In the Enneagram, there are three primary centres – the heart (234), the gut (891), and the head (567). These all represent where your emotions are felt. Often, the head emotions can be felt, well, in the head, as a frustration or anxiety or worry.
The heart types can feel a tug of shame or a feeling of nausea or disgust towards someone or towards themselves. And the gut types can feel this twinge of anger or an instinct or aggression, or a yearning for something. The three instincts can finally bring up a sense of nervousness or a shaking sensation of fear. Also important to recognise however are the four life paths, four types that share a common priority or goal.
9: Fairness, 6: Loyalty, Sp: Balance
Values: Gaining experience and knowledge, learning lessons from life, finding and maintaining harmony and peace.
These types tend to come off as peaceful, happy, and accepting. Among the least judgemental of all personality types, stable, loyal, and easygoing. The goal for them is to maintain and protect harmony, fairness, and peace. Fears in these types can include fears of losing harmony, causing conflict, or not living up to expectations. These types also struggle with a lack of control and issues in decision-making.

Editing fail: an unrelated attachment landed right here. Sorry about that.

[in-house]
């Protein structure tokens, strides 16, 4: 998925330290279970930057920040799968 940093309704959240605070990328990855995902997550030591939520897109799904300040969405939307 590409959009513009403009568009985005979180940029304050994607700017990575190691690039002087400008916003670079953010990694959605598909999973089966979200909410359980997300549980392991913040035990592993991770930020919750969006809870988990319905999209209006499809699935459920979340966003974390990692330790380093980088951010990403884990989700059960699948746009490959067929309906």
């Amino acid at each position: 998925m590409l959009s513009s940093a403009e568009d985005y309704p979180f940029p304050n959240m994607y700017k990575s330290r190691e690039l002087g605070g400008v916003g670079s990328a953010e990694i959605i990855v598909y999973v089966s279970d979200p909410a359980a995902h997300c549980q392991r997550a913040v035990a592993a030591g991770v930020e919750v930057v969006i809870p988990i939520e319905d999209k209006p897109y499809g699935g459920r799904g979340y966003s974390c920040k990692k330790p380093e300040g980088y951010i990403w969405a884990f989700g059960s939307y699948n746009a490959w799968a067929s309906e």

Green types are often described as hard-working, ambitious, stern, serious, and decisive. The goal for them is to achieve, conquer, to gain, and to acquire. They are among the least secure and rooted types however, and can struggle with insecurities, anxiety, and neuroticism. This is due to a lack of stability and an inability to settle, a hunger for more.
4: Innocence, 1: Change, 7: Chivalry
Values: Seeing great sights, doing good deeds, maintaining inner goodness.
Adventure-oriented types can be described as brave, fun, chivalrous, giving, dreamy, and full of life. The goal for them is to see, experience, and to try things out. These types can however struggle with low motivation and self-efficacy. They may struggle with commitment, doing the right thing, and finding “the point” of life.
5: Knowledge, Sx: Admiration, 2: Service
Values: Gaining knowledge and skill, serving a greater good or a higher standard of excellence, using your skills to aid someone or something you care for.
The knowledge-oriented types can be described as conscientious, careful, learning oriented, skilled, and dutiful types. The goal is to do well, to improve, and to do good by someone. The main insecurity is not having an interest or outlet for this interest, being talented, but lacking the energy to succeed within your craft.